Materialise expands into consumer 3D printing market with new Builder software

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Leapfrog is one of the desktop 3D printer companies that is benefitting from Materialise’s entry into the consumer market

Leading provider of 3D printing software Materialise is expanding into the consumer 3D printing market for the first time.

The Belgian company has joined with desktop 3D printer manufacturers Leapfrog and Rays Optics on providing new Builder Processor software that will be shipped with all new FDM Leapfrog and SLA MiiCraft machines.

According to Materialise the Build Processor releases act similar to the way a printer driver works for 2D printers: Once users have a model ready to print, the Build Processor steps in and seamlessly transfers data, giving users more control over their 3D print jobs.
The front-end solution opens up the 3D printer technology to a wider range of users and makes critical functionalities such as automatic support generation on the MiiCraft machine easier and faster to produce.

For what seems an age, Materialise has been at the forefront of software for industrial 3D printing; its Magics software is to be found in almost every bureau or department dedicated to the technology, so to see it now turning to the relatively low-profit consumer market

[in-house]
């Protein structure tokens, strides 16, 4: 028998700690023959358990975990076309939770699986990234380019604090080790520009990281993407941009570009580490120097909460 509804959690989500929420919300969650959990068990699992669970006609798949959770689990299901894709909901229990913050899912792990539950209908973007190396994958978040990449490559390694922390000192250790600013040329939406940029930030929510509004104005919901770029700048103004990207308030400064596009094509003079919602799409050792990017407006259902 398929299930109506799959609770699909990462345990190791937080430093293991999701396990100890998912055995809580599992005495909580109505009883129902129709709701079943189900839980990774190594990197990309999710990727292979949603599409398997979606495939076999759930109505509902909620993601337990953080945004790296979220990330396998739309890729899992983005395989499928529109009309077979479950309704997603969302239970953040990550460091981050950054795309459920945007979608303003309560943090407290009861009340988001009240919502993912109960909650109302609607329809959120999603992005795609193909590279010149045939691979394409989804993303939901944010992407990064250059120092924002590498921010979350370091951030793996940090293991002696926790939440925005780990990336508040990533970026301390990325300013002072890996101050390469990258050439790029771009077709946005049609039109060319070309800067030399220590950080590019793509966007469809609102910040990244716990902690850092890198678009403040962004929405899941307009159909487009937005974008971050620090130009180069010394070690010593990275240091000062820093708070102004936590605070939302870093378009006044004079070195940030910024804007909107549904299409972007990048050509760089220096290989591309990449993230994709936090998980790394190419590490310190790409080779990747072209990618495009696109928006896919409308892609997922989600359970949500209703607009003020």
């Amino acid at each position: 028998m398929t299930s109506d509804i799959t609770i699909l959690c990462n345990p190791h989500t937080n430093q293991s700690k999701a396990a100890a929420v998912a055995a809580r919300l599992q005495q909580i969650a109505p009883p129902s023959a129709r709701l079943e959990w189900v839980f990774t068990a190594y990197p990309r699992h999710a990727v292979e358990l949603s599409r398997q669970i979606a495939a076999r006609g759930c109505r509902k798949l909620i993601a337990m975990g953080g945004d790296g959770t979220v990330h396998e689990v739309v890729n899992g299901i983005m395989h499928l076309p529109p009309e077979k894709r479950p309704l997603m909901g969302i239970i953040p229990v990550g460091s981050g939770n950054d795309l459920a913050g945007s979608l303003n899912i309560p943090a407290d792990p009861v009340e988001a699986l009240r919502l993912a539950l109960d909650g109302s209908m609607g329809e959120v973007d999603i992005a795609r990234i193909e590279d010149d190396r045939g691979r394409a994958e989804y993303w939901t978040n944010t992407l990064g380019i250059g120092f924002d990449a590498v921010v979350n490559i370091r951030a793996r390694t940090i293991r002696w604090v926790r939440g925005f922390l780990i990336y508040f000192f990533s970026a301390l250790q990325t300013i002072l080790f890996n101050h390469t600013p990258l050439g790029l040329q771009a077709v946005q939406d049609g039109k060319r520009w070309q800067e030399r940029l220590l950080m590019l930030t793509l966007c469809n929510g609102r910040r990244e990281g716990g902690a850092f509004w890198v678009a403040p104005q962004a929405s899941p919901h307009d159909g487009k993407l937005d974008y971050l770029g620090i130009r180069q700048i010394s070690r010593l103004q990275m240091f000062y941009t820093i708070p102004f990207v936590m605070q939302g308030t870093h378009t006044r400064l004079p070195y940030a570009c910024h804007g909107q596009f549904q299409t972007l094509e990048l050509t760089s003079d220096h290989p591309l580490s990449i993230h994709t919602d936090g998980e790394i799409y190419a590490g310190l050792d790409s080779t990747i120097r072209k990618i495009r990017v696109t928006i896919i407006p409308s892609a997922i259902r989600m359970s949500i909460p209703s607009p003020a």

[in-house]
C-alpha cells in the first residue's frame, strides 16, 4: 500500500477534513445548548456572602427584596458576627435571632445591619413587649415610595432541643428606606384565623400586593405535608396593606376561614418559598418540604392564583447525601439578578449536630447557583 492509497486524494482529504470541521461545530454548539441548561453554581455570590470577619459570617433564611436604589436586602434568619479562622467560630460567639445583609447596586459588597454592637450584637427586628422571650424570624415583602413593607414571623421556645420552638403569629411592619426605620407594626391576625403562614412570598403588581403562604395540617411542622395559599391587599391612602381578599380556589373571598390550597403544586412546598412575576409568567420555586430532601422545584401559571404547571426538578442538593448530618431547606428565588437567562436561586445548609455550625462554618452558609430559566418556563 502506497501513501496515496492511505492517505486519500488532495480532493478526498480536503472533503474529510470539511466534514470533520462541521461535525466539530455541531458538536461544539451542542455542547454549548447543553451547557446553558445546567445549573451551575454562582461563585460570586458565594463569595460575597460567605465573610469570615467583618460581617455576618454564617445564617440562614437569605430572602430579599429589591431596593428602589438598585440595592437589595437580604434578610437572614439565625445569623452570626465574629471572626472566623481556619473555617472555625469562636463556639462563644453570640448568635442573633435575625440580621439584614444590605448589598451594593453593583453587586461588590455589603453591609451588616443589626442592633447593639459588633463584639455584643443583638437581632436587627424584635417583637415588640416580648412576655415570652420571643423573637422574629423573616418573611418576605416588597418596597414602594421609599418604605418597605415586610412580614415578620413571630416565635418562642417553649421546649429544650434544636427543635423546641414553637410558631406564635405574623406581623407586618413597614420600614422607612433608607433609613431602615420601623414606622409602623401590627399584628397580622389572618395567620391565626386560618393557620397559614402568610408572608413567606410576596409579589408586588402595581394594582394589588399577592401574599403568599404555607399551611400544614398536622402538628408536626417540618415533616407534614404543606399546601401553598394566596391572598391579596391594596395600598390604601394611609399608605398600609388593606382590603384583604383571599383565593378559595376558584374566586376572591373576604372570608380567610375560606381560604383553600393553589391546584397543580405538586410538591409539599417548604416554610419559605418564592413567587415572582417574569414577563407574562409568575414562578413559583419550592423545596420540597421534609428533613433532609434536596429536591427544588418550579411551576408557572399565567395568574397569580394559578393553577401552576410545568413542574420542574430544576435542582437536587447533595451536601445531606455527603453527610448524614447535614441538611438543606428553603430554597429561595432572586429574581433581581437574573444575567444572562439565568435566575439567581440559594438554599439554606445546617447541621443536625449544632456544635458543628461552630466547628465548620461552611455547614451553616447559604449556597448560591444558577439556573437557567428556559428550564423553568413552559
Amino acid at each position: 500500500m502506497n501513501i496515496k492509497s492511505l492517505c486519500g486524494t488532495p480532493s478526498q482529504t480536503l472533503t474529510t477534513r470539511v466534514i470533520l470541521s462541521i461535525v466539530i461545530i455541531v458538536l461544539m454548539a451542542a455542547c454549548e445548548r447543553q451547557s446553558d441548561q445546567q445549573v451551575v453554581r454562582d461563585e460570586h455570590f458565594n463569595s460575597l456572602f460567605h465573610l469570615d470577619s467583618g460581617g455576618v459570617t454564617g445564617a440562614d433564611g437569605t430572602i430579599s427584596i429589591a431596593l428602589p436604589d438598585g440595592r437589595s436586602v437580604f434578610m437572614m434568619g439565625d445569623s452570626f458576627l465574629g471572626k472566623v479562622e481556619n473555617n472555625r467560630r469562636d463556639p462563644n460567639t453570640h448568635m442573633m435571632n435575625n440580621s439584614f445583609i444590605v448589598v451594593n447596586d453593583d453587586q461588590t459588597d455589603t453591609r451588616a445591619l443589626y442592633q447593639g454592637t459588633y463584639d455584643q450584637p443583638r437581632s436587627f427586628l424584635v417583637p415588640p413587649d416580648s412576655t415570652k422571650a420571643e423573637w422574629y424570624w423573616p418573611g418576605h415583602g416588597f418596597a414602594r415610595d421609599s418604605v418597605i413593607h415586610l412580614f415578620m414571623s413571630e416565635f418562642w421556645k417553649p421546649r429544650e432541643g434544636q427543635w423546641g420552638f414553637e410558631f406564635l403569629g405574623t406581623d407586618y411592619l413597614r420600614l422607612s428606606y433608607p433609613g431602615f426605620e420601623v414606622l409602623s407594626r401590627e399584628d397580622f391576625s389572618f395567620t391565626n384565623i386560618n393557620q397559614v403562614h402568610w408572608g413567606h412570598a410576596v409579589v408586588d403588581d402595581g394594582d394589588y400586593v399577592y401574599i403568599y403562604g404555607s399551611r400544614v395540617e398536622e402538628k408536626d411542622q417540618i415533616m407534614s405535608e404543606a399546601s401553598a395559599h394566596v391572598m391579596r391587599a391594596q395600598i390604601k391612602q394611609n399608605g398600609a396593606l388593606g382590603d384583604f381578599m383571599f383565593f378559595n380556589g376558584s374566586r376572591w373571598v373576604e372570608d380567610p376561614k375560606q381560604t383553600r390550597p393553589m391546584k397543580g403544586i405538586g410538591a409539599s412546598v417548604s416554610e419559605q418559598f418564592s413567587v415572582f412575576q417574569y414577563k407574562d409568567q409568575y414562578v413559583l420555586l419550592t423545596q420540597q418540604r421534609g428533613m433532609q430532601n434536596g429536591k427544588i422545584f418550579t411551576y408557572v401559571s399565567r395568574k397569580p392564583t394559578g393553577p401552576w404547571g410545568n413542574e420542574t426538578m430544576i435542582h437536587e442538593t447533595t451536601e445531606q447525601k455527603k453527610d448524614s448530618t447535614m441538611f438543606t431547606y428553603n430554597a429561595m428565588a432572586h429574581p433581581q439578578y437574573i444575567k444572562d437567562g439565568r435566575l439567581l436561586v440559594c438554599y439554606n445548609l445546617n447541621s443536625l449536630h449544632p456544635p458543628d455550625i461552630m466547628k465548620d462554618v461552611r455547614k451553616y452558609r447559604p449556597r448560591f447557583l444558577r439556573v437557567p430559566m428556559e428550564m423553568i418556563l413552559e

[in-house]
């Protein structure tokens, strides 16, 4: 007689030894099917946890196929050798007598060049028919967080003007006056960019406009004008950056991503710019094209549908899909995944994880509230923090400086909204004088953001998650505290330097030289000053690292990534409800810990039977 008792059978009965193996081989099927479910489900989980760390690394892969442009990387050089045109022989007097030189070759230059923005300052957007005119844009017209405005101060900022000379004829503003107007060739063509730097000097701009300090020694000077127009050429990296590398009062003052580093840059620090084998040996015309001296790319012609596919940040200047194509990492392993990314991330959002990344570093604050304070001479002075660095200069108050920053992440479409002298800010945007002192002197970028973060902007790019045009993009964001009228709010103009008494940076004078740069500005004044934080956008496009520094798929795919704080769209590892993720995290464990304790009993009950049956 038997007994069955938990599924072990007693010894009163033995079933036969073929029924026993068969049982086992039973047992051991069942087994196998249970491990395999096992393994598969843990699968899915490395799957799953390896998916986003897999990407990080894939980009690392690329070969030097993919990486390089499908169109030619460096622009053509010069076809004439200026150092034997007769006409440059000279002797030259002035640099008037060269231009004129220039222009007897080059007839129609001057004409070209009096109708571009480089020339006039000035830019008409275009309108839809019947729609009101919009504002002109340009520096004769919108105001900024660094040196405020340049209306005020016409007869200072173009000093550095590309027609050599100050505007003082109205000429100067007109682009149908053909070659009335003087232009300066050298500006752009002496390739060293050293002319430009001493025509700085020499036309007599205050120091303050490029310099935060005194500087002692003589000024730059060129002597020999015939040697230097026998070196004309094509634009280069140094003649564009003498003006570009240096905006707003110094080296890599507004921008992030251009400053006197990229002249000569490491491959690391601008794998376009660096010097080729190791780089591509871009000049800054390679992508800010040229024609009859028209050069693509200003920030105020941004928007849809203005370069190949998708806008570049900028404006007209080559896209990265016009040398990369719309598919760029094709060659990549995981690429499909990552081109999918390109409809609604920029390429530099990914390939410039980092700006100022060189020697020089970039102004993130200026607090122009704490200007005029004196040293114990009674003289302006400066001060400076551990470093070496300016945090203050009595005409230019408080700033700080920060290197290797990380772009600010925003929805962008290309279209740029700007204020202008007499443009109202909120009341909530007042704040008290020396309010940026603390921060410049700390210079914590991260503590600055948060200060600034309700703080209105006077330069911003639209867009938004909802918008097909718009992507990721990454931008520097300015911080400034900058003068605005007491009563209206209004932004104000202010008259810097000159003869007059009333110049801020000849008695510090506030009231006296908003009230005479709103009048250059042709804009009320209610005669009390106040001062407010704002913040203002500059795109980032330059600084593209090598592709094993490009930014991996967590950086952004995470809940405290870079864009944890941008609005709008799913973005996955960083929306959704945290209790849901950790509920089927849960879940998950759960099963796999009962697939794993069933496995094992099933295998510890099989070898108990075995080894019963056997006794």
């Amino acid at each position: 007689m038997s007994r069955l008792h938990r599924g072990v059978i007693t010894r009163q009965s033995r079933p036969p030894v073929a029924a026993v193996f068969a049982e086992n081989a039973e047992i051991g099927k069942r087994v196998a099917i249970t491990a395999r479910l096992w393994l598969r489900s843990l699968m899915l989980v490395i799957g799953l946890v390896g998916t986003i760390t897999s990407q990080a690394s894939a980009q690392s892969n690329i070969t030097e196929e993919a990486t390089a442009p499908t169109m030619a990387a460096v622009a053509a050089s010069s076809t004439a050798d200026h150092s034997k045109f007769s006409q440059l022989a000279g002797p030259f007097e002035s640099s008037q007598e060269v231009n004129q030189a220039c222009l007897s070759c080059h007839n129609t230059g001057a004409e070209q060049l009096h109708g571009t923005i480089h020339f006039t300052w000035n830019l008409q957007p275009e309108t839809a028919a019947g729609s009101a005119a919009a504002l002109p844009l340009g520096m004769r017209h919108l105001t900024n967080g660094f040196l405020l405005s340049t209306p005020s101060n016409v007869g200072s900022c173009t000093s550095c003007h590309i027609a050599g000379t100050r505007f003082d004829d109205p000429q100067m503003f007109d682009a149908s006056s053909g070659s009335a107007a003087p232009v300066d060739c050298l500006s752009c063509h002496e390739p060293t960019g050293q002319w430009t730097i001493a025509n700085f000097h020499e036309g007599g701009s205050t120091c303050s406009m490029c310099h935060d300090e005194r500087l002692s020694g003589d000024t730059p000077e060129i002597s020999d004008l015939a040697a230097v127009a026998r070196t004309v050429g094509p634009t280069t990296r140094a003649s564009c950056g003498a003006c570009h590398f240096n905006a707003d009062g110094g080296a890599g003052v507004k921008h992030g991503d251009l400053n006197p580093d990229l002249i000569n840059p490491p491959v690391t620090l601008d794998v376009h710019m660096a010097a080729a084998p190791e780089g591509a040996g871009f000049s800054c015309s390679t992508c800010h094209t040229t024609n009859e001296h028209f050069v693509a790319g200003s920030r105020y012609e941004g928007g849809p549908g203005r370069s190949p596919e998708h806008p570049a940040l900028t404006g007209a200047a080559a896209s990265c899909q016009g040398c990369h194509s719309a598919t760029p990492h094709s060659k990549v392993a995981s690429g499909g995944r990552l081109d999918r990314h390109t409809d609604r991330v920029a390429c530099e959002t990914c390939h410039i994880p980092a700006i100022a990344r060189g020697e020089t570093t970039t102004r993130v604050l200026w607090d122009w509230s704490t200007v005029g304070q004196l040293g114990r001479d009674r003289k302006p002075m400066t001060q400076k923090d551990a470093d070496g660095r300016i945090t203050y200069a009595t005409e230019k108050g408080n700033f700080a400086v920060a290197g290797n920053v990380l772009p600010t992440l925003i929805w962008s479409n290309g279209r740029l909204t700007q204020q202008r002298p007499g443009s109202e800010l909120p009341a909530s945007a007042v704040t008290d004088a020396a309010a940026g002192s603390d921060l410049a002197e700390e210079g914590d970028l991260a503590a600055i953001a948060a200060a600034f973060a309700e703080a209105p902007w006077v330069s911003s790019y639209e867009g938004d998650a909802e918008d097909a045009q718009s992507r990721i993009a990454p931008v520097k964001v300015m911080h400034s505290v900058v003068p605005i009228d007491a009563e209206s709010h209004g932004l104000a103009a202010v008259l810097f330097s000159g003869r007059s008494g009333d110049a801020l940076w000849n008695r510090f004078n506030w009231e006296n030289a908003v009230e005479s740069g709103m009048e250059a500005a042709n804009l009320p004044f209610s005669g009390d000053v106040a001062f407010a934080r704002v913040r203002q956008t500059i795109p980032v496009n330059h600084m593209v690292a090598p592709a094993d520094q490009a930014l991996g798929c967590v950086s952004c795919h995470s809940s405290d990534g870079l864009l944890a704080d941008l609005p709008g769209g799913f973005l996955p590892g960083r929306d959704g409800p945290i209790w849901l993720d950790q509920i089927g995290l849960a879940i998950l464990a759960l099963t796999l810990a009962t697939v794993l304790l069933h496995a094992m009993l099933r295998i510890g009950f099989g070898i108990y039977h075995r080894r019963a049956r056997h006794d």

Yet, with the appearance of new software from Autodesk and Polygonica entering the sector, the Belgian company is coming under pressure to reaffirm its position, which it seems fair to assume has led to these latest announcements.


Given Materialise’s understanding of much more complex software, this should, compared to the standard printer software bundled with desktop printers, be a much more intuitive way to work, but the reasons for ‘why now?’ are much more interesting.

In connected news, 3D printer manufacturer Leapfrog has been signed up by the European arm of Ingram Micro, the world’s largest wholesale technology products distributor, in a move that could see it competing more widely in the crowded desktop market.

Can Autodesk’s Spark 3D printing platform succeed? We asked the question – see what we came up with here.

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